On Friday, May 18, Israel sent F-16 bomber aircraft over Palestinian towns for the first time since the Palestinian uprising erupted eight months ago. In two nocturnal waves, the bombers and gunships swooped down on Nablus, Ramallah, Gaza and Tulkarm, in retaliation for the suicide bombing which earlier that day killed 5 Israelis and injured 96 in Netanya's central shopping mall. Since 9 bombs either went off or were discovered in time in this Mediterranean town, family shoppers have felt safer doing their Friday shopping in the closed mall, where every gate is manned by security guards, than in the open-air market.
The suicide bomber, in fact, detonated the charge strapped to his body after being turned away by a guard who smelled a rat - else the casualty count would have been higher.
Saturday morning, the fighter jets and helicopters went into action for the second day running, for another strike at Tulkarm as well as Jenin, both on the West Bank. Tulkarm suffered 30 casualties; in Jenin, buildings were damaged and the electricity network knocked out.
DEBKAfile's military analysts, examining the reasons for Israel's injection of jet fighters into its battle with the Palestinians, suggest that, unlike helicopters, the jets can reach altitudes outside the range of anti-air missiles the Palestinians are known to have acquired.
But most of all, according to DEBKAfile's military sources, Israel's generals were impelled to radically step up their counter-action by Arafat's deliberate disclosure of the operational coalition he has set up with Islamic radical groups - the Palestinian Hamas, the Lebanese Hizballah and the Jordanian Moslem Brotherhood - as well as the Lebanese Command of Syrian Intelligence.
The Netanya bombing occurred at 11.20 a.m. Friday. Exactly one hour, ten minutes later, the Hizballah's south Beirut TV station named the bomber, a Hamas member called Mahmoud Ahmed Marmash from Tulkarm.
Never since Palestinian terror operations were launched against Israel has the name of a terrorist been released first by the Hizballah station across the border. It was delivered, moreover in a tone of triumphant defiance. A quarter of an hour later, a large Hamas rally formed up in the center of the West Bank town of Ramallah and, under the eye of the Palestinian police, began calling "Death to the Jews!"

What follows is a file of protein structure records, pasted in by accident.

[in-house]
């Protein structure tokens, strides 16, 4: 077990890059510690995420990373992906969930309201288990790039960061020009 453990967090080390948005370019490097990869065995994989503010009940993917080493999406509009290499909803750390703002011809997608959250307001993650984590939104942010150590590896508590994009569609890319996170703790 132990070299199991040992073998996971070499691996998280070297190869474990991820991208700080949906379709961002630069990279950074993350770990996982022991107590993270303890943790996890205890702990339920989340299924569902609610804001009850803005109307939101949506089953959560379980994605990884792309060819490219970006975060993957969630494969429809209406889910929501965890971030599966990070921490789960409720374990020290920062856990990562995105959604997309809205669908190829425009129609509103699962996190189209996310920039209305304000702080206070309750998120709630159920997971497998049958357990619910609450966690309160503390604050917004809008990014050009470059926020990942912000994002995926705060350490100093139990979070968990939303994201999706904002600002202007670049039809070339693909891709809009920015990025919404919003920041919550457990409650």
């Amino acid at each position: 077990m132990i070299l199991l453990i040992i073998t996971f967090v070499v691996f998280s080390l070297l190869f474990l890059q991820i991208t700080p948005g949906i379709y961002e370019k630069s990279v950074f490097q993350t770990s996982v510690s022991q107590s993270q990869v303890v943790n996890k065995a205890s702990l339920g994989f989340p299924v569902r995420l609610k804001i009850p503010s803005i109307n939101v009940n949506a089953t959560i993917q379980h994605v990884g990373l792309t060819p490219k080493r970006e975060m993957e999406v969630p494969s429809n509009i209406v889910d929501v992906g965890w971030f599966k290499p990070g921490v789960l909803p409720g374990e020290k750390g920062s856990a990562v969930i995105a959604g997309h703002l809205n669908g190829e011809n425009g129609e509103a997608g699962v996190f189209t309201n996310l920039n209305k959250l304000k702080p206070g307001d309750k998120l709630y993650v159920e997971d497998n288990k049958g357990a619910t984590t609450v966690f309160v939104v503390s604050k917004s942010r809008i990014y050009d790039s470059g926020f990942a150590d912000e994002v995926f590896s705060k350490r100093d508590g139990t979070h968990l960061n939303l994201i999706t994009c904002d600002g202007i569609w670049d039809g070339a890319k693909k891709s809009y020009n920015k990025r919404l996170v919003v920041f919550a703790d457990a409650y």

The rally was not spontaneous; its organizers, the Islamic Hamas and the local Tanzim militia were at work in concert two hours before the bombing in Netanya!
This series of actions announced plainly to the Israelis and the Americans that Arafat is all set for a fresh escalation with two active partners, the Hamas and the Hizballah, by his side. Backing up this message, Israeli intelligence reported to prime minister Ariel Sharon and the defense minister, Binyamin Ben Eliezer, on a private meeting Arafat held in his office on Thursday, May 17, the day before the Netanya outrage, with leaders of West Bank and Gaza Strip groups, principally the Hamas and the Jihad Islami. He announced that from that moment, the Islamic groups shared a unity of purpose and common ranks with his own Fatah and Tanzim and they would fight the Zionist enemy shoulder to shoulder. He accordingly lifted all the restrictions formerly imposed on their operations.
Within hours of that meeting, on Thursday, Hamas and Jihad Islami leaders were on TV screens calling on their partisans to kill Israeli children to prevent them growing up to be soldiers.
The step-by-step buildup to the attack in Netanya was taken by Israeli leaders as an arrogant provocation reflecting the Palestinian leader's fearless and utter certainty that he was on the way to victory. They decided not to let him get away with it. The F-16 jets were lofted to fracture that arrogance. DEBKAfile's military analysts, while granting that the decision was effective in the short term - especially as a morale booster at home - question its overall efficacy.